Richard G. Scott, Apostle for the Church of Jesus Christ of Latter-day Saints, died last Tuesday at 1:45 pm in his Salt Lake City home, encircled with the love of his Family.
I was at a BYUI devotional when we heard the news. It shocked the audience into a stupor, killing the normal buzz of conversation that accompanies a large body of 20-somethings. My first thought was, “Not another one.”
Since May of this year, three of the Apostles in the Quorum of the Twelve have finished their missions in the flesh; namely L. Tom Perry, Boyd K. Packer, and Richard G. Scott. No new apostles have been announced, making the upcoming General Conference even more anticipated. The process of calling a new apostle is much like the process of calling a missionary, or calling a Relief Society President, or calling anyone in the church: a matter of prayer and personal revelation.
Elder D. Todd Christofferson offered insight into the unique process of revelation of apostles when he said, “[President Monson’s] practice has been to ask each of his counselors and the members of the Quorum of the Twelve to give him names they would recommend for his consideration, not to discuss with each other but just individually, to give him whatever name or names they feel impressed he ought to look at…What process he goes through exactly, I’m not sure. That’s, again, something private he pursues. He then brings back, when he’s reached his decision and had the inspiration he needs, the name or names to the council that we have of the First Presidency and the Quorum of the Twelve Apostles to sustain it. That goes forward to general conference.”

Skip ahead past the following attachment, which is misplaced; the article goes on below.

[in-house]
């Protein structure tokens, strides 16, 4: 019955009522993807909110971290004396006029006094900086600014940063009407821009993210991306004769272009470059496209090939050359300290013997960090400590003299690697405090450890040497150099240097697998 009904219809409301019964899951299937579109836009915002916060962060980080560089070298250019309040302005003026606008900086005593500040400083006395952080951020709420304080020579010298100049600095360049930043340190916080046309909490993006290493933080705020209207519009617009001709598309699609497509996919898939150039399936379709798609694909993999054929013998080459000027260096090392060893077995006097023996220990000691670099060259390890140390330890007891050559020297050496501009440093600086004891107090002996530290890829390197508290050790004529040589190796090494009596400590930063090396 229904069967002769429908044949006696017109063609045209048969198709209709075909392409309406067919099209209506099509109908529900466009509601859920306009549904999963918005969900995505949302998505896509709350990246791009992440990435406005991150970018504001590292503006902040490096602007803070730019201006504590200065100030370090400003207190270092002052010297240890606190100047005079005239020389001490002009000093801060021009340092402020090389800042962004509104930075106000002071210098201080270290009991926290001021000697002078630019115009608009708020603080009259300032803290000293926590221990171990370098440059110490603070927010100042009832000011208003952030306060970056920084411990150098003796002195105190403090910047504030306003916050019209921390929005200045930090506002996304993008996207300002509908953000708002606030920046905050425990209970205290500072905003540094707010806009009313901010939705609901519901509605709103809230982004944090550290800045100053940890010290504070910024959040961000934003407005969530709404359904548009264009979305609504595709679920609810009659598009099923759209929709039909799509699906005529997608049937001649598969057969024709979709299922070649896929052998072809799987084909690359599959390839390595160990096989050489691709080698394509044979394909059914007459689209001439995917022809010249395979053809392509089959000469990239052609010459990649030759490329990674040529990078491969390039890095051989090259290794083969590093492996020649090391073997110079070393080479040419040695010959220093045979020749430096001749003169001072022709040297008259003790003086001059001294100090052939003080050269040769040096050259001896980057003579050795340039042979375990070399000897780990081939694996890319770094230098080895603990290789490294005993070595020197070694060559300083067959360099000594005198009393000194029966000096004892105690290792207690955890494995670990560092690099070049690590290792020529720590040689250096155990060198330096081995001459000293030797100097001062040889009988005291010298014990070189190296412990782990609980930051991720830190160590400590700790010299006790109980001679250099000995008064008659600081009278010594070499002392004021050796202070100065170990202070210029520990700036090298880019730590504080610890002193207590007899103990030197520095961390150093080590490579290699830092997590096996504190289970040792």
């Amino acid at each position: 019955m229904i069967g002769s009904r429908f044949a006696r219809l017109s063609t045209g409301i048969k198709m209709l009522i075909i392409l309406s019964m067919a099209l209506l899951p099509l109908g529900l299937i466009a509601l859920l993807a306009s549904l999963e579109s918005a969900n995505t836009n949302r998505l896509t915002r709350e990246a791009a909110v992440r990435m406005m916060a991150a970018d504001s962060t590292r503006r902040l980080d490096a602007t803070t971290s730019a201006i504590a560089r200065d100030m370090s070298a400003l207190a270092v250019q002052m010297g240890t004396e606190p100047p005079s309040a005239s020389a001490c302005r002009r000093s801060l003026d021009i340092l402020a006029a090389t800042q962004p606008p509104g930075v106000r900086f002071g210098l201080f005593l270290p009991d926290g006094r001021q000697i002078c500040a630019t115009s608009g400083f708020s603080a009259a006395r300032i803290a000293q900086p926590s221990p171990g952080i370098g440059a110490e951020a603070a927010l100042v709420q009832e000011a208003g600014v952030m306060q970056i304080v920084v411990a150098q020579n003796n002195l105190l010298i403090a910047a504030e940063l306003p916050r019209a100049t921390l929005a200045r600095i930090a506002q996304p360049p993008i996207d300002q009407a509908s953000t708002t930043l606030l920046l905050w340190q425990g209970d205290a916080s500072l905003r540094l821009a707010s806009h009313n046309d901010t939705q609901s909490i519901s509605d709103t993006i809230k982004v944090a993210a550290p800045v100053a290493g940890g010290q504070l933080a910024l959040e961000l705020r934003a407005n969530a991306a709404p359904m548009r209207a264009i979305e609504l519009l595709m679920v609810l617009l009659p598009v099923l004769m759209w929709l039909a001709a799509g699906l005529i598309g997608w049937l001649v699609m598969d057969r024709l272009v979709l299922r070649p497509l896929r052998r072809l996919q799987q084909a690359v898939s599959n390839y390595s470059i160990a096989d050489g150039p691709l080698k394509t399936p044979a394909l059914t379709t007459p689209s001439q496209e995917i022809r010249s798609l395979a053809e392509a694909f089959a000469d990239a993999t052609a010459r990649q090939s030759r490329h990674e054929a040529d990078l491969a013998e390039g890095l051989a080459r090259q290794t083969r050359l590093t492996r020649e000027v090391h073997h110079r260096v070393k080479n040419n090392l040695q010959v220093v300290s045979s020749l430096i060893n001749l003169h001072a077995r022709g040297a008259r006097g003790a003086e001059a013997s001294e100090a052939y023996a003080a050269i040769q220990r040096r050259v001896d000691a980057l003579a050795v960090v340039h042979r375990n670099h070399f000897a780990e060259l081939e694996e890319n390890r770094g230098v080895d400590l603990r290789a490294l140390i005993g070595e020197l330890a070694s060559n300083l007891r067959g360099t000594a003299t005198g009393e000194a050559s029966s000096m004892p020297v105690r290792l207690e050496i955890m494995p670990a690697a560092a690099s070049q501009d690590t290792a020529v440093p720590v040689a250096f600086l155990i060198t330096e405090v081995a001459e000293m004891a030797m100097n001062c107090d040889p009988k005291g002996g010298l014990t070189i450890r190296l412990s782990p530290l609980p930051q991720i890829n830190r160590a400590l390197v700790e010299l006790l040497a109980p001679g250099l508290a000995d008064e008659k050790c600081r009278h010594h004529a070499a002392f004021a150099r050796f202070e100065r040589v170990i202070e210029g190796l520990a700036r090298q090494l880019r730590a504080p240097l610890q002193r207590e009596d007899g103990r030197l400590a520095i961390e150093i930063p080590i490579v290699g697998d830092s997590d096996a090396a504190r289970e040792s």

When an Apostle dies, the whole LDS community grieves at the loss of such a beloved and inspired man of God. Quotes on Social Media fill news feeds, announcements are made in sacrament meetings, and funeral services are broadcast so any adoring member may pay their last respects. The passing of Richard G. Scott was no different.
While change is difficult and we love lose lost, the LDS community stands ready to sustain the apostles yet to be called in one week.